Autumn alights on my kitchen table as neighborhood children unload this gift of leaves. We configure the apparatus: one leaf, a white sheet of paper, and a broken crayon stripped of its packaging.
|Leaf Rubbings on an Autumn Evening|
The children hold their breath, amazed. One of them looks at her paper and then up at me. She exclaims, "We didn't even need the Internet to do this!"
My youngest is overcome with the impossibility of it--a crayon pressed to her page reveals a pattern that's there but could not previously be seen.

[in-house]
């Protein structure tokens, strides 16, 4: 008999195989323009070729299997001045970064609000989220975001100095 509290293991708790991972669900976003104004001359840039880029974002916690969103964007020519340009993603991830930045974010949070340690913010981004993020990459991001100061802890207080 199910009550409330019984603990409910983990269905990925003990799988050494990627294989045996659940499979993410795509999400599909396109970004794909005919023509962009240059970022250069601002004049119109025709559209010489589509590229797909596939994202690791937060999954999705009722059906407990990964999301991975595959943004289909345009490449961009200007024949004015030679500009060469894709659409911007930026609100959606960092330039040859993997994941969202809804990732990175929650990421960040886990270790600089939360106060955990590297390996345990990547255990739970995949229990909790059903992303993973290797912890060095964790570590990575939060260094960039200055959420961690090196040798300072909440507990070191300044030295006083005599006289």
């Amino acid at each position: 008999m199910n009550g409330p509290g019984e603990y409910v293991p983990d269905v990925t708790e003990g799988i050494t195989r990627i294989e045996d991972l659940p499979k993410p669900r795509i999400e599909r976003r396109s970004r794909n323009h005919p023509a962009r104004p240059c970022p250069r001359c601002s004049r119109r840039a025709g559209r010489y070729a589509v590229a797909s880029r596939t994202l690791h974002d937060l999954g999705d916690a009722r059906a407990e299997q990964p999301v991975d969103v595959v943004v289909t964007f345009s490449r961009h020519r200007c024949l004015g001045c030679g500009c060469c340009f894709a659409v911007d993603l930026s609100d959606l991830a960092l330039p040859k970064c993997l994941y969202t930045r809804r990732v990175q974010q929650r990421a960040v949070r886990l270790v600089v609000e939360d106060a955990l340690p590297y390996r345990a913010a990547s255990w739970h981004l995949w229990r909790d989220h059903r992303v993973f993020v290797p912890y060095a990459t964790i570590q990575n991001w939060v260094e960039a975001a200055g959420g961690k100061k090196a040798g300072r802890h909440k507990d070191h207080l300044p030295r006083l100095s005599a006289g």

All night I press my mind against this event. The leaf represented a reality we couldn't see but that made itself evident when we rubbed against it. Was I encountering a truly beautiful thing in that moment, the kind of beauty philosophers pause for, the kind of beauty that poets claim can break your heart (and repair it)?
It's always there, underneath.